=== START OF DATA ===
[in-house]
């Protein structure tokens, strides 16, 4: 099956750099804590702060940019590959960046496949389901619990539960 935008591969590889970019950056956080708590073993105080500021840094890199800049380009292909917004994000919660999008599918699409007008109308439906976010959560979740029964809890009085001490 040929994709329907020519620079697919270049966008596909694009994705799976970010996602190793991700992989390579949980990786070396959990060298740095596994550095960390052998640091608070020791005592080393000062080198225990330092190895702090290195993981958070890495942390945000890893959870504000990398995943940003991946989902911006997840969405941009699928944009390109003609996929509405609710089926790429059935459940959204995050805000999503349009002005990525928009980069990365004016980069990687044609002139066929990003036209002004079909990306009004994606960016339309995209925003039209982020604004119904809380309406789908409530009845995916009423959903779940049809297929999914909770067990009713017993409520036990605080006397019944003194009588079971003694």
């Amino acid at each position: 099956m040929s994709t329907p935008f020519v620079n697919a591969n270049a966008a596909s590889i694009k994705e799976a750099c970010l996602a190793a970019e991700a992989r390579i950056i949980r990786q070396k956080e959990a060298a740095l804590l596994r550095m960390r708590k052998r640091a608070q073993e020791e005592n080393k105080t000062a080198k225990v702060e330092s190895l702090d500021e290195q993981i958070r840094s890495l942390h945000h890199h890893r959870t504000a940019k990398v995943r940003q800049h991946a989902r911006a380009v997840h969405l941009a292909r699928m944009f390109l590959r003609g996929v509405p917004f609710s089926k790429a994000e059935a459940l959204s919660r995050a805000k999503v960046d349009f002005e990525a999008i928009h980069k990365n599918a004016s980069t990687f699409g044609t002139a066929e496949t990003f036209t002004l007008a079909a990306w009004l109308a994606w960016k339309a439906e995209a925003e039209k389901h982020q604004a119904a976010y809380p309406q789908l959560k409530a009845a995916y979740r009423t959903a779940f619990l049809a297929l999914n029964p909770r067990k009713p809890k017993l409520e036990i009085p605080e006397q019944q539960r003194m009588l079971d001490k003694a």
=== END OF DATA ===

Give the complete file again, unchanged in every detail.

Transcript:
[in-house]
């Protein structure tokens, strides 16, 4: 099956750099804590702060940019590959960046496949389901619990539960 935008591969590889970019950056956080708590073993105080500021840094890199800049380009292909917004994000919660999008599918699409007008109308439906976010959560979740029964809890009085001490 040929994709329907020519620079697919270049966008596909694009994705799976970010996602190793991700992989390579949980990786070396959990060298740095596994550095960390052998640091608070020791005592080393000062080198225990330092190895702090290195993981958070890495942390945000890893959870504000990398995943940003991946989902911006997840969405941009699928944009390109003609996929509405609710089926790429059935459940959204995050805000999503349009002005990525928009980069990365004016980069990687044609002139066929990003036209002004079909990306009004994606960016339309995209925003039209982020604004119904809380309406789908409530009845995916009423959903779940049809297929999914909770067990009713017993409520036990605080006397019944003194009588079971003694």
């Amino acid at each position: 099956m040929s994709t329907p935008f020519v620079n697919a591969n270049a966008a596909s590889i694009k994705e799976a750099c970010l996602a190793a970019e991700a992989r390579i950056i949980r990786q070396k956080e959990a060298a740095l804590l596994r550095m960390r708590k052998r640091a608070q073993e020791e005592n080393k105080t000062a080198k225990v702060e330092s190895l702090d500021e290195q993981i958070r840094s890495l942390h945000h890199h890893r959870t504000a940019k990398v995943r940003q800049h991946a989902r911006a380009v997840h969405l941009a292909r699928m944009f390109l590959r003609g996929v509405p917004f609710s089926k790429a994000e059935a459940l959204s919660r995050a805000k999503v960046d349009f002005e990525a999008i928009h980069k990365n599918a004016s980069t990687f699409g044609t002139a066929e496949t990003f036209t002004l007008a079909a990306w009004l109308a994606w960016k339309a439906e995209a925003e039209k389901h982020q604004a119904a976010y809380p309406q789908l959560k409530a009845a995916y979740r009423t959903a779940f619990l049809a297929l999914n029964p909770r067990k009713p809890k017993l409520e036990i009085p605080e006397q019944q539960r003194m009588l079971d001490k003694a």